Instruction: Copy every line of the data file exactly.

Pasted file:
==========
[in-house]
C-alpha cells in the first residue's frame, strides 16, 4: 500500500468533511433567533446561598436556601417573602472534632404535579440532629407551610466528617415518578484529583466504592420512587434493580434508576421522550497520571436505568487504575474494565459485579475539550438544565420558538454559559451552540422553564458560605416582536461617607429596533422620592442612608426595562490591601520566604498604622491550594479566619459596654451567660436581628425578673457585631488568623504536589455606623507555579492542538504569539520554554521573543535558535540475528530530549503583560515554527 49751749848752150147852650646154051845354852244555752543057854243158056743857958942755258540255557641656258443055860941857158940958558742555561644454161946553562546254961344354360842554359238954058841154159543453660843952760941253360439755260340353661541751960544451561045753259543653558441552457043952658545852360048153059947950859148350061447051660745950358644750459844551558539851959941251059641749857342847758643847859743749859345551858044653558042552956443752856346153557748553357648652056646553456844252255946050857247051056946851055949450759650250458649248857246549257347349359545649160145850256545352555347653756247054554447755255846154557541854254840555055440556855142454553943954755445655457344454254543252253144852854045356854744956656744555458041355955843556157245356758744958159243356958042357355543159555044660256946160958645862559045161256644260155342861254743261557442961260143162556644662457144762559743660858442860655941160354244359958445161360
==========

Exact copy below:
[in-house]
C-alpha cells in the first residue's frame, strides 16, 4: 500500500468533511433567533446561598436556601417573602472534632404535579440532629407551610466528617415518578484529583466504592420512587434493580434508576421522550497520571436505568487504575474494565459485579475539550438544565420558538454559559451552540422553564458560605416582536461617607429596533422620592442612608426595562490591601520566604498604622491550594479566619459596654451567660436581628425578673457585631488568623504536589455606623507555579492542538504569539520554554521573543535558535540475528530530549503583560515554527 49751749848752150147852650646154051845354852244555752543057854243158056743857958942755258540255557641656258443055860941857158940958558742555561644454161946553562546254961344354360842554359238954058841154159543453660843952760941253360439755260340353661541751960544451561045753259543653558441552457043952658545852360048153059947950859148350061447051660745950358644750459844551558539851959941251059641749857342847758643847859743749859345551858044653558042552956443752856346153557748553357648652056646553456844252255946050857247051056946851055949450759650250458649248857246549257347349359545649160145850256545352555347653756247054554447755255846154557541854254840555055440556855142454553943954755445655457344454254543252253144852854045356854744956656744555458041355955843556157245356758744958159243356958042357355543159555044660256946160958645862559045161256644260155342861254743261557442961260143162556644662457144762559743660858442860655941160354244359958445161360